From there we kept trying each baby separately, together, separately again, but weren’t getting a good latch and the babies weren’t actually getting much out. I know they don’t need much but without a good latch my breasts weren’t getting the right stimulation either. Enter the worst thing to happen… Bad advice, mixed advice and poor breastfeeding consultant!

The stupid breastfeeding consultant at the hospital suggested nipple shields as I have flat nipples, but never gave advice or guidance on how to use them. Well result, even less stimulation on my breasts. Then a midwife suggested getting rid of the shields, but by this stage the twins were used to the shields and struggled even more to latch. But we persevered and the fact that my babies were sleeping VERY well (up to six hours) I thought meant they were getting enough food. In the mean time they were getting weaker and had to have formula top-ups when their blood sugar dropped below 1!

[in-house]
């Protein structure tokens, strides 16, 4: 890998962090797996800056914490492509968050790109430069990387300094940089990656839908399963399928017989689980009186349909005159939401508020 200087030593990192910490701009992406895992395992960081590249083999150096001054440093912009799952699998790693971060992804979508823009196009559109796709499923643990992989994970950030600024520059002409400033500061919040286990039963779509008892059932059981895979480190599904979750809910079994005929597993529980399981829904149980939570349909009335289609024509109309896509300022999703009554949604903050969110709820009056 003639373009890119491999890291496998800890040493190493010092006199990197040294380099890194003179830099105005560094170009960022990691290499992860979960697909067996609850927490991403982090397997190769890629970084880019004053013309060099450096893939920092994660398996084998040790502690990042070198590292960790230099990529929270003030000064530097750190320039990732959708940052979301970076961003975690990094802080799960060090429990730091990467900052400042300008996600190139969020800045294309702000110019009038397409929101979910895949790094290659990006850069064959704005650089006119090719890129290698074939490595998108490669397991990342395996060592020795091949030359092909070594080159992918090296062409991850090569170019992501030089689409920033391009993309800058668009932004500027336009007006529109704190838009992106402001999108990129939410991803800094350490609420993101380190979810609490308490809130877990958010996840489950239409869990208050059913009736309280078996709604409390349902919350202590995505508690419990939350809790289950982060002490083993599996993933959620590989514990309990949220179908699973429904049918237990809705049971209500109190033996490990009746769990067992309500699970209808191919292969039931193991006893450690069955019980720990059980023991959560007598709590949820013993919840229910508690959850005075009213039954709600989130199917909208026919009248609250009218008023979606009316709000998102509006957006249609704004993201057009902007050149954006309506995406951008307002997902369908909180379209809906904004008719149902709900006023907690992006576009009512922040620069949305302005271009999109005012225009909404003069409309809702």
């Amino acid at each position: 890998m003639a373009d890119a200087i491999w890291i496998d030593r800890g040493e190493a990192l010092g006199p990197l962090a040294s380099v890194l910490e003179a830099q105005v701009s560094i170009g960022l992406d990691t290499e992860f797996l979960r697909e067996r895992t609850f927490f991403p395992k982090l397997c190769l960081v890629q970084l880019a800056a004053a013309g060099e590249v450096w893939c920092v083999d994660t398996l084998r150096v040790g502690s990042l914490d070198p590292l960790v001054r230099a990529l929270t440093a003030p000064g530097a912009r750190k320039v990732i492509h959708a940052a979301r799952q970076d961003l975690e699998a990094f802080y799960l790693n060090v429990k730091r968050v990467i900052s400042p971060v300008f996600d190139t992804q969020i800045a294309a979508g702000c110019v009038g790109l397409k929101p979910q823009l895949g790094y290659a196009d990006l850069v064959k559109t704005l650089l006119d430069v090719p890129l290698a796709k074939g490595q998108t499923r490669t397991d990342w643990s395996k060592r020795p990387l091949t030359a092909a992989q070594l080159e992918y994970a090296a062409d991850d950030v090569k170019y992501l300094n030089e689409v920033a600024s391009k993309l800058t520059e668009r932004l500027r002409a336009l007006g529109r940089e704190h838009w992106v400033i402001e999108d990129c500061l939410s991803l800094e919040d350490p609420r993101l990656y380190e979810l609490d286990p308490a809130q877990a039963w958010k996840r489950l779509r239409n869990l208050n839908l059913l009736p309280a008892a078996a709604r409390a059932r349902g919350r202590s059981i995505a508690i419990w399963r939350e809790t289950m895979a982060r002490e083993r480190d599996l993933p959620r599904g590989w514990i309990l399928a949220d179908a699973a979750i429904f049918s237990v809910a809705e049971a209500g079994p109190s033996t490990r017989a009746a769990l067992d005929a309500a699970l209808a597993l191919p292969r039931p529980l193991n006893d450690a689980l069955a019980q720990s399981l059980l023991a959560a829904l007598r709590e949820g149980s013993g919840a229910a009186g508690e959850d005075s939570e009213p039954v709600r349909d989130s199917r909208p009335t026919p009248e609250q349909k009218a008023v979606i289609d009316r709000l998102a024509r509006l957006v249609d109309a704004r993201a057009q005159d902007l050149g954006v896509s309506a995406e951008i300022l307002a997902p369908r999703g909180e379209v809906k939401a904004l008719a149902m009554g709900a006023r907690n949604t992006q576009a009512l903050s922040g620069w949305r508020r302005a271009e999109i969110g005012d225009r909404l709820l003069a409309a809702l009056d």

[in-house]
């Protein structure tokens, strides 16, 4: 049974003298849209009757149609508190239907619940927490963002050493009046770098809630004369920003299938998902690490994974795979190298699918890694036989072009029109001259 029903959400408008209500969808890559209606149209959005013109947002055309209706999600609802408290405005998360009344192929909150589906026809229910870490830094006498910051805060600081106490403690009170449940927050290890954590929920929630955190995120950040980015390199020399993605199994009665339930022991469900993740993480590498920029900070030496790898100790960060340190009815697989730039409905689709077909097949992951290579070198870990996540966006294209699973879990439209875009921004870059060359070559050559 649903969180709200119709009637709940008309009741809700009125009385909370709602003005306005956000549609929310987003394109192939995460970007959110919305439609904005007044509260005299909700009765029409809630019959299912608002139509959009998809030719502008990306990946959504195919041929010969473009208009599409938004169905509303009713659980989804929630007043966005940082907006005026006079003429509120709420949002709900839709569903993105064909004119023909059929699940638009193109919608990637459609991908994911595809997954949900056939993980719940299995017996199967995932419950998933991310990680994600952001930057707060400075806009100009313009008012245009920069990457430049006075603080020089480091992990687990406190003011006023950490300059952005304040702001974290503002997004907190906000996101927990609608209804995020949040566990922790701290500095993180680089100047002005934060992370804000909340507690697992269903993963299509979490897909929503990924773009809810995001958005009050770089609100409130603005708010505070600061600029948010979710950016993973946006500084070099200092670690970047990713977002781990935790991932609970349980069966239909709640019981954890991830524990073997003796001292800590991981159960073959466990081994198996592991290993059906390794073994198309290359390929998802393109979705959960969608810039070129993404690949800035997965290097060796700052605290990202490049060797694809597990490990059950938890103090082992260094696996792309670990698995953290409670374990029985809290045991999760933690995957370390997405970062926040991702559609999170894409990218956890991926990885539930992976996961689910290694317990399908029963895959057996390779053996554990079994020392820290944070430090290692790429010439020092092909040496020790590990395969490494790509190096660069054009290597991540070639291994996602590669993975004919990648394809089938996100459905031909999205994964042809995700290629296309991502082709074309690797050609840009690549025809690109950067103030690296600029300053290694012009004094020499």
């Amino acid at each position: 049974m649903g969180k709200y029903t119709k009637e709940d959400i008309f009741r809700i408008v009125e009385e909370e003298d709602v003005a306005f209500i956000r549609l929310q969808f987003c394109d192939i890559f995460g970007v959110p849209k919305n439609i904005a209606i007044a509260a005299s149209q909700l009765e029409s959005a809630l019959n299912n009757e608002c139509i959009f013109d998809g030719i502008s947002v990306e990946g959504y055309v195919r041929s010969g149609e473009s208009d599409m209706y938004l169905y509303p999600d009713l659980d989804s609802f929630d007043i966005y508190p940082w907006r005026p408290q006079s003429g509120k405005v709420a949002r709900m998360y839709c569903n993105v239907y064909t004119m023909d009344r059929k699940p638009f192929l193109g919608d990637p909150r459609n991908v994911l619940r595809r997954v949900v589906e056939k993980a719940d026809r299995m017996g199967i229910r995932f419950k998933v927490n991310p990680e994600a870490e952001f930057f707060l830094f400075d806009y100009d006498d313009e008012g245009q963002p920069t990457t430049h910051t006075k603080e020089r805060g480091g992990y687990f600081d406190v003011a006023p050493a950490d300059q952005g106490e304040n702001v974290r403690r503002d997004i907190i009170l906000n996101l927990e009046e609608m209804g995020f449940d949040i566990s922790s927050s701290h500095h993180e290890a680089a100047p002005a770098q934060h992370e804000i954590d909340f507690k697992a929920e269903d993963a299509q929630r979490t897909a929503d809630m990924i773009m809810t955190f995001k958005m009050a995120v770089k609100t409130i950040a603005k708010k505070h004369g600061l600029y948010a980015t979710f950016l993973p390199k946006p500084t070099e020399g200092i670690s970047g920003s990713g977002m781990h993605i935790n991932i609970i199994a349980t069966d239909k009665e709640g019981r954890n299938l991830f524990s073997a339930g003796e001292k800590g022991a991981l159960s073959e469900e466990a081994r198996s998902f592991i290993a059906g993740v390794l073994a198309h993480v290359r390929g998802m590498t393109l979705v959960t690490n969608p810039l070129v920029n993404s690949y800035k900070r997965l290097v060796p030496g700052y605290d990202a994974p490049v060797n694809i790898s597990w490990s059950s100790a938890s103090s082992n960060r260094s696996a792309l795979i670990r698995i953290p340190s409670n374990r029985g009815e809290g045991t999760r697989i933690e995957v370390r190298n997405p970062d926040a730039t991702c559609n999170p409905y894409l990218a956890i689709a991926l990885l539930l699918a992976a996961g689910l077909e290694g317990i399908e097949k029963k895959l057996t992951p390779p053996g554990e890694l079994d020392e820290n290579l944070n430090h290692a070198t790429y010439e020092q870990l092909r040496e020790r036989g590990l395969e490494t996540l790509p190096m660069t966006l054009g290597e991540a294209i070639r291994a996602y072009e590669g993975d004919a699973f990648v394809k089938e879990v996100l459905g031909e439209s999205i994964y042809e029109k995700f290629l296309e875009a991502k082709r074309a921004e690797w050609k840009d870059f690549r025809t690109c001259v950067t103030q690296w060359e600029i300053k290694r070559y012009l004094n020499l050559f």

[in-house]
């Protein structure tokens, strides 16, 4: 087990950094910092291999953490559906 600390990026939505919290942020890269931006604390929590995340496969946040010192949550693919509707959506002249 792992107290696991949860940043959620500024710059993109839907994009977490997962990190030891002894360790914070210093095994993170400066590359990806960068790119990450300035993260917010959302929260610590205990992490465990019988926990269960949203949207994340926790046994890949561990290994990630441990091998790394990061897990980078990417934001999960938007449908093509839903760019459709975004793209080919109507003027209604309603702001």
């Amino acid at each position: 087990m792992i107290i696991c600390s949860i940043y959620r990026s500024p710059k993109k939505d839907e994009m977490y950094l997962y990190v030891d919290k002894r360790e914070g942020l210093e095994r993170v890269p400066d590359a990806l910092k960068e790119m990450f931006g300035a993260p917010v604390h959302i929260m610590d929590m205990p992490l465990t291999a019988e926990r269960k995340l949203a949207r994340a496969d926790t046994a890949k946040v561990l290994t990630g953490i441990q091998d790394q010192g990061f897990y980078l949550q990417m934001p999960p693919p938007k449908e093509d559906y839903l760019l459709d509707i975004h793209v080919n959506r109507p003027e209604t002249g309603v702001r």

I so wanted to be the Earth mother who fed on demand and so thought all was fine with them not waking up to eat. Thank heavens the non-breastfeeding consultant staff at the hospital were great and picked up what was going on. I kept going trying to feed and realised I needed to wake my babies to feed every 4 hours. Then came the jaundice, making them even more sleepy, making it even more essential that they feed well and yet leaving them with even less energy to feed. And while all this was going on my supply was dwindling.

Add in another factor, thanks to the sleeping tablets I had been on for the last 10 days of pregnancy to get me to the safe place for their arrival, I couldn’t sleep at all without them and was getting about 1-2 hours a night and no naps during the day. And so supply dwindled more.